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Health behavior models in the age of mobile interventions: are our theories up to the task?

I recently read “Health behavior models in the age of mobile interventions: are our theories up to the task?,” by Riley, Rivera, Atienza, Nilsen, Allison, and Mermelstein, which appeared in March’s Translational Behavioral Medicine. The authors review papers, up to 2010 and as indexed by MedLine, that assess mobile health interventions and report at least some clinical outcome.

For each paper, the authors note the theories (if any) that were cited as guiding the development of the intervention. Most common were Theory of Planned Behavior, the Health Belief Model, Self-Determination Theory, Social Cognitive Theory, Self-Regulation Theory, the Transtheoretical Model, and cognitive-behavioral theory. The authors find that these theories are somewhat lacking for their ability to to guide the use of the affordances of mobile technology. In particular, theories based on linear progression tend not to take full advantage of mobile devices’ abilities for context awareness (through sensing and prompted input), increased variation in timing and content of interventions, and real-time awareness of outcomes.

While the health behavior theories may not be up to the task on their own, there are theories from a variety of disciplines that can guide, and are guiding, intervention designers. The authors suggest looking to control theory to address some of the shortcomings they identify, and offer a couple of interesting examples. The HCI and social computing community, which knows interactive systems and technology mediated social interaction, also has quite a bit to offer. Though HCI often borrows or adds to theories from other disciplines — including from the health community — it has developed quite a bit of expertise about how to implement these in systems, and developed its own applicable frameworks, such as the Reader to Leader Framework.

The way the authors found the literature they reviewed — a search of Medline — highlights a bit of a communication gap between these disciplines. No papers from HCI conferences or journals were included in this review, despite work such as UbiFit, MAHI, and Fish’n’Steps being excellent examples of the type of studies the authors reviewed. The authors are not alone in excluding HCI papers from review articles on this topic (e.g., [1], [2]). I agree, to a large extent, with Klasnja et al that deep understanding of users’ experiences with behavior change strategies, as implemented in a system, is one of the primary contributions HCI make can to this health behavior change work. Stopping at such findings, however, may be insufficient for the results to have an impact outside of the HCI community, much as eco-feedback work in HCI has not always reached beyond the HCI community.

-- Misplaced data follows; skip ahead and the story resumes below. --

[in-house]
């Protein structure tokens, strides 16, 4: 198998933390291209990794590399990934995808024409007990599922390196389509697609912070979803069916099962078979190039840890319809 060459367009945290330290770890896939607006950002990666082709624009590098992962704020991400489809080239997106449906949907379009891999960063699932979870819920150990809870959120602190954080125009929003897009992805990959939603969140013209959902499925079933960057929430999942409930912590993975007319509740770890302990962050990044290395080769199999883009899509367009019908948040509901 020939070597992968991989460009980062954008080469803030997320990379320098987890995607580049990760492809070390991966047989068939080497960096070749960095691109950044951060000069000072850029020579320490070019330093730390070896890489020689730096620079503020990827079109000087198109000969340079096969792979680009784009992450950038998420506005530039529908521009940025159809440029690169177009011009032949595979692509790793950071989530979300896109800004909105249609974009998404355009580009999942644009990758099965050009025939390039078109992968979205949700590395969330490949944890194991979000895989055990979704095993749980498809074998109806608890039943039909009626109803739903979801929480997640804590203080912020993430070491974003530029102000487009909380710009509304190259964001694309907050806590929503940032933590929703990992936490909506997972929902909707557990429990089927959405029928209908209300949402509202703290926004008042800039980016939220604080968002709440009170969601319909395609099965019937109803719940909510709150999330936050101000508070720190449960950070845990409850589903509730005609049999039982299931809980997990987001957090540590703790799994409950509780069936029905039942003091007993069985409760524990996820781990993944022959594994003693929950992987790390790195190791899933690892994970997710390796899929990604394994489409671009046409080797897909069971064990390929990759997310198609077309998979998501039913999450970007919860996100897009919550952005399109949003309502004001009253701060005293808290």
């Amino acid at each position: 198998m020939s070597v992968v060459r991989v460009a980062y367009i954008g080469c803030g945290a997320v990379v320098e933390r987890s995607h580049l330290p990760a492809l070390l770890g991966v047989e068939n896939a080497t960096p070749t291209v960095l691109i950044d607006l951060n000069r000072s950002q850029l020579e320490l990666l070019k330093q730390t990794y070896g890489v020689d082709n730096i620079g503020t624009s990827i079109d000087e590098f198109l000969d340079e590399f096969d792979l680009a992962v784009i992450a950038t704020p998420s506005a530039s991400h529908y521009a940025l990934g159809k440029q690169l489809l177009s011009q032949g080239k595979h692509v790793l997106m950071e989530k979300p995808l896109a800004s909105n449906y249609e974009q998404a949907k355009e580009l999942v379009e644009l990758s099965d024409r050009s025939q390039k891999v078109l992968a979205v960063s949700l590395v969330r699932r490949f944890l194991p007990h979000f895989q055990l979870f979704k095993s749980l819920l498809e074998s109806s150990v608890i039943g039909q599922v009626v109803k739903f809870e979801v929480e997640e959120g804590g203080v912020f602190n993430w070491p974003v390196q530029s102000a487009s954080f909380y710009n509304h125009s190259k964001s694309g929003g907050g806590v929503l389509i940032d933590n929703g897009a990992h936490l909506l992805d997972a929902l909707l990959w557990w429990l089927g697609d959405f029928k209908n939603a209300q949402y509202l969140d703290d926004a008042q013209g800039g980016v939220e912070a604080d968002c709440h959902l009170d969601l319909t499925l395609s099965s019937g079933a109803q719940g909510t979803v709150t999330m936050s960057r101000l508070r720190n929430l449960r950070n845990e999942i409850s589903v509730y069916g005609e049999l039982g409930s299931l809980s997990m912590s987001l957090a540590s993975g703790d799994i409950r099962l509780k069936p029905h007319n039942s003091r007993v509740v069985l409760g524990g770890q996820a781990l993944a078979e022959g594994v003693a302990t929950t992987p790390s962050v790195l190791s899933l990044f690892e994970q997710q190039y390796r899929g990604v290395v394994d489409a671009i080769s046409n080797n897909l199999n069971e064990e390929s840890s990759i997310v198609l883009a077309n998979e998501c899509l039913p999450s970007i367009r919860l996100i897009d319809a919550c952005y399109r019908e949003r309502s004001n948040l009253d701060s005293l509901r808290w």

Collaborations between the HCI and health communities, such as UCSD’s Center for Wireless & Population Health Systems, the iMed group at UW, or Northwestern’s newly announced Center for Behavioral Intervention Technologies, as well as boundary spanning venues such as WISH, Health 2.0, or the Designing for Healthy Living special issue of IJMI, are helping to close some of the gap between communities. We should, however, keep asking whether this will be enough.

We should also keep asking what might be on a research agenda that combines the strengths of HCI and health behavior change communities (or at least, I should, since I have a dissertation to write), with an eye toward advancing both theory and practice. Some thoughts:

  • What are appropriate ways to elicit social support or social pressure from others on social network sites or other technology mediated spaces?
  • When does anonymity support people trying to make healthy behavior changes, such as by helping them feel comfortable sharing, and when it is a barrier to making those changes, such as by reducing accountability?
  • Are some types of nudges that work once or in non-discretionary use problematic over the long term, such as because people start avoiding the system and aversive feedback?
  • How can we most effectively use leaderboards to support behavior change and maintenance? With data from many people, there are many more options for how to construct leaderboards than in smaller groups. For a given behavior or set of people, which comparison direction(s) and dimensions of similarity are most effective?
  • How applicable are health behavior change theories to other behavior change domains, such as eco-feedback? Where do the existing theories apply, where do they break? We already see things like the health belief model being applied to computer security practices.
  • As features used to nudge or support decision making become more widely adopted, do some feature remain effective or become like infrastructure while others become less effective?
  • What are the privacy implications of integrating sensing, storage, and sharing of of data? Is HIPAA policy even up to this task?
  • When do behavior nudges become coercive? What are good practices for ethics of these interventions? While many counseling strategies promote autonomy and intrinsic motivation as both a matter of efficacy and ethics, does this balance shift as devices that allow constant and long term monitoring (and thus control) become available? For example, some people can already save money on their insurance by agreeing to wear a pedometer and meeting certain step goals.

These are by no means completely open questions. Researchers and practitioners in both communities have been tackling many of them and making progress. It is also by no means a complete list.

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